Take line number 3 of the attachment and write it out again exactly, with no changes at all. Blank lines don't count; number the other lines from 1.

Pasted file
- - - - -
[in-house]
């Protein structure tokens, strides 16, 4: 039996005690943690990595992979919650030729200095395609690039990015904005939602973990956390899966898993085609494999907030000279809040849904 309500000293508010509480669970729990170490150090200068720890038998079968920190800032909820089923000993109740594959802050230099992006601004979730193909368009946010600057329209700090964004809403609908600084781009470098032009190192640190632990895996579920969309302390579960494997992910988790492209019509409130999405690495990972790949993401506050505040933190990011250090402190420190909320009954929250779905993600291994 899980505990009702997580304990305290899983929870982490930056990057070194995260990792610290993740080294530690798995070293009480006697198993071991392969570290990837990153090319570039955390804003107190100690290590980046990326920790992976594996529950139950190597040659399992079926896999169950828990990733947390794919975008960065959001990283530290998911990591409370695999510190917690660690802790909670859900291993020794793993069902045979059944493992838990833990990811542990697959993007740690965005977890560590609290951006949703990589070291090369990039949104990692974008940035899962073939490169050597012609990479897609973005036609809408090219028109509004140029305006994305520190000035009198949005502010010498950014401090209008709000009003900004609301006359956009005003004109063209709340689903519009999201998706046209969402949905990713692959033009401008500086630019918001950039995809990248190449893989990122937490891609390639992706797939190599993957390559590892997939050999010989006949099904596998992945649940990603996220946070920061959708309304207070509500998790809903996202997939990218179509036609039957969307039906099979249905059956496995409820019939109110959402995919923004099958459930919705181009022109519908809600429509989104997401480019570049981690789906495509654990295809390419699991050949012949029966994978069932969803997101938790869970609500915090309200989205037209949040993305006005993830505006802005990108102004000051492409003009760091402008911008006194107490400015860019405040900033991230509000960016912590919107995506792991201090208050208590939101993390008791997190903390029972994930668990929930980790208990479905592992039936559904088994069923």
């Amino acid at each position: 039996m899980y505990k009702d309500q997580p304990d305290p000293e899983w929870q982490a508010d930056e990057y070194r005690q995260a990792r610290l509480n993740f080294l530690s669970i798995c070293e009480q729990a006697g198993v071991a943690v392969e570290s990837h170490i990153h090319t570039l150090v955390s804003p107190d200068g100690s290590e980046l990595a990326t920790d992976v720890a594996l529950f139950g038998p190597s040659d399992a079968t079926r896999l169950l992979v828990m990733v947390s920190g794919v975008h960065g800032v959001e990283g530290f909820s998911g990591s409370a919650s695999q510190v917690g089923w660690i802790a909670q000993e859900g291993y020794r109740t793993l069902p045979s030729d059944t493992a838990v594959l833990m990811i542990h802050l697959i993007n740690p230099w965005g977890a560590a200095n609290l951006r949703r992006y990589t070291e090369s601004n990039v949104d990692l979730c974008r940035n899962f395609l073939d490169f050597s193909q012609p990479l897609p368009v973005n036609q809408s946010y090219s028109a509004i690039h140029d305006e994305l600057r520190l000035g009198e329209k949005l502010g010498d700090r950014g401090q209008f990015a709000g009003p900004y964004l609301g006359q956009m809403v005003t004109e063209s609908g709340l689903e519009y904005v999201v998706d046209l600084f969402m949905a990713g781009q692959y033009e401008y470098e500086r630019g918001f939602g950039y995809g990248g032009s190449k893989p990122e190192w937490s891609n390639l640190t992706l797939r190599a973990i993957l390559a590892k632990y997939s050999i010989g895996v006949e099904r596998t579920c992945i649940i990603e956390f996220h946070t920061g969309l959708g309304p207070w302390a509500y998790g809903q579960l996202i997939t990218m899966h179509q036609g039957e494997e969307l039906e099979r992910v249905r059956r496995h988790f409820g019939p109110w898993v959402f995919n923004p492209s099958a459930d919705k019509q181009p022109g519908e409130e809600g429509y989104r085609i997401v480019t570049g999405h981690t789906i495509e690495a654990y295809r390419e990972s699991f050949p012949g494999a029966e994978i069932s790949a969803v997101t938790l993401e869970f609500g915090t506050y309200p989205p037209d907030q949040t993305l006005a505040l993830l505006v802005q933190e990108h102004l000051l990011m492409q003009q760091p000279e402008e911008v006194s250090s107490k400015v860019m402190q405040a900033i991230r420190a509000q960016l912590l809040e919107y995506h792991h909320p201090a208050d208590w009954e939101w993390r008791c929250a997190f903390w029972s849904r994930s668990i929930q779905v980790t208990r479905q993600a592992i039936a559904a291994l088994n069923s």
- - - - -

């Amino acid at each position: 039996m899980y505990k009702d309500q997580p304990d305290p000293e899983w929870q982490a508010d930056e990057y070194r005690q995260a990792r610290l509480n993740f080294l530690s669970i798995c070293e009480q729990a006697g198993v071991a943690v392969e570290s990837h170490i990153h090319t570039l150090v955390s804003p107190d200068g100690s290590e980046l990595a990326t920790d992976v720890a594996l529950f139950g038998p190597s040659d399992a079968t079926r896999l169950l992979v828990m990733v947390s920190g794919v975008h960065g800032v959001e990283g530290f909820s998911g990591s409370a919650s695999q510190v917690g089923w660690i802790a909670q000993e859900g291993y020794r109740t793993l069902p045979s030729d059944t493992a838990v594959l833990m990811i542990h802050l697959i993007n740690p230099w965005g977890a560590a200095n609290l951006r949703r992006y990589t070291e090369s601004n990039v949104d990692l979730c974008r940035n899962f395609l073939d490169f050597s193909q012609p990479l897609p368009v973005n036609q809408s946010y090219s028109a509004i690039h140029d305006e994305l600057r520190l000035g009198e329209k949005l502010g010498d700090r950014g401090q209008f990015a709000g009003p900004y964004l609301g006359q956009m809403v005003t004109e063209s609908g709340l689903e519009y904005v999201v998706d046209l600084f969402m949905a990713g781009q692959y033009e401008y470098e500086r630019g918001f939602g950039y995809g990248g032009s190449k893989p990122e190192w937490s891609n390639l640190t992706l797939r190599a973990i993957l390559a590892k632990y997939s050999i010989g895996v006949e099904r596998t579920c992945i649940i990603e956390f996220h946070t920061g969309l959708g309304p207070w302390a509500y998790g809903q579960l996202i997939t990218m899966h179509q036609g039957e494997e969307l039906e099979r992910v249905r059956r496995h988790f409820g019939p109110w898993v959402f995919n923004p492209s099958a459930d919705k019509q181009p022109g519908e409130e809600g429509y989104r085609i997401v480019t570049g999405h981690t789906i495509e690495a654990y295809r390419e990972s699991f050949p012949g494999a029966e994978i069932s790949a969803v997101t938790l993401e869970f609500g915090t506050y309200p989205p037209d907030q949040t993305l006005a505040l993830l505006v802005q933190e990108h102004l000051l990011m492409q003009q760091p000279e402008e911008v006194s250090s107490k400015v860019m402190q405040a900033i991230r420190a509000q960016l912590l809040e919107y995506h792991h909320p201090a208050d208590w009954e939101w993390r008791c929250a997190f903390w029972s849904r994930s668990i929930q779905v980790t208990r479905q993600a592992i039936a559904a291994l088994n069923s």